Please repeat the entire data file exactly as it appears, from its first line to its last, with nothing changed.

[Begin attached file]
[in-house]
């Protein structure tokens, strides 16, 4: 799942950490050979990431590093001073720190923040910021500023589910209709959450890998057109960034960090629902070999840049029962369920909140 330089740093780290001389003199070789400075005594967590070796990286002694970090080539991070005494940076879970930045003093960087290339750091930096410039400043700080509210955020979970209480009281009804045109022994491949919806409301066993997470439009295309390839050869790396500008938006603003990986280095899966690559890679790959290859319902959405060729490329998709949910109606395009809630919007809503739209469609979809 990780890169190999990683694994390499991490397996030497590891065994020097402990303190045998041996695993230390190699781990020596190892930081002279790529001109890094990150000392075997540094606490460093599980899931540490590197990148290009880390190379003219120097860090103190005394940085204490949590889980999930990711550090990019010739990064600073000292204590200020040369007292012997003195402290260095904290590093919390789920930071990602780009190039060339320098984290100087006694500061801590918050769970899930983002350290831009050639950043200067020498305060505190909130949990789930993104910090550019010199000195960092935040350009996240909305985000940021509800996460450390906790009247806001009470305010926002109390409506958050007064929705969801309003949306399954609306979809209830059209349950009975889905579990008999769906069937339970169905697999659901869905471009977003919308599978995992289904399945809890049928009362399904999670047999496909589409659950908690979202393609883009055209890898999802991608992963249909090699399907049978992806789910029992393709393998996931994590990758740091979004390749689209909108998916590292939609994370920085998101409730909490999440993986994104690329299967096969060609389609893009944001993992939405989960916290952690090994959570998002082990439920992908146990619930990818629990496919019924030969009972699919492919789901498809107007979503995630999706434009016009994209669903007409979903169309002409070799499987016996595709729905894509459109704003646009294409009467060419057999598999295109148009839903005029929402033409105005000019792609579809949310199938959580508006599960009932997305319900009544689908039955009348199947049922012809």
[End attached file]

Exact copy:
[in-house]
């Protein structure tokens, strides 16, 4: 799942950490050979990431590093001073720190923040910021500023589910209709959450890998057109960034960090629902070999840049029962369920909140 330089740093780290001389003199070789400075005594967590070796990286002694970090080539991070005494940076879970930045003093960087290339750091930096410039400043700080509210955020979970209480009281009804045109022994491949919806409301066993997470439009295309390839050869790396500008938006603003990986280095899966690559890679790959290859319902959405060729490329998709949910109606395009809630919007809503739209469609979809 990780890169190999990683694994390499991490397996030497590891065994020097402990303190045998041996695993230390190699781990020596190892930081002279790529001109890094990150000392075997540094606490460093599980899931540490590197990148290009880390190379003219120097860090103190005394940085204490949590889980999930990711550090990019010739990064600073000292204590200020040369007292012997003195402290260095904290590093919390789920930071990602780009190039060339320098984290100087006694500061801590918050769970899930983002350290831009050639950043200067020498305060505190909130949990789930993104910090550019010199000195960092935040350009996240909305985000940021509800996460450390906790009247806001009470305010926002109390409506958050007064929705969801309003949306399954609306979809209830059209349950009975889905579990008999769906069937339970169905697999659901869905471009977003919308599978995992289904399945809890049928009362399904999670047999496909589409659950908690979202393609883009055209890898999802991608992963249909090699399907049978992806789910029992393709393998996931994590990758740091979004390749689209909108998916590292939609994370920085998101409730909490999440993986994104690329299967096969060609389609893009944001993992939405989960916290952690090994959570998002082990439920992908146990619930990818629990496919019924030969009972699919492919789901498809107007979503995630999706434009016009994209669903007409979903169309002409070799499987016996595709729905894509459109704003646009294409009467060419057999598999295109148009839903005029929402033409105005000019792609579809949310199938959580508006599960009932997305319900009544689908039955009348199947049922012809």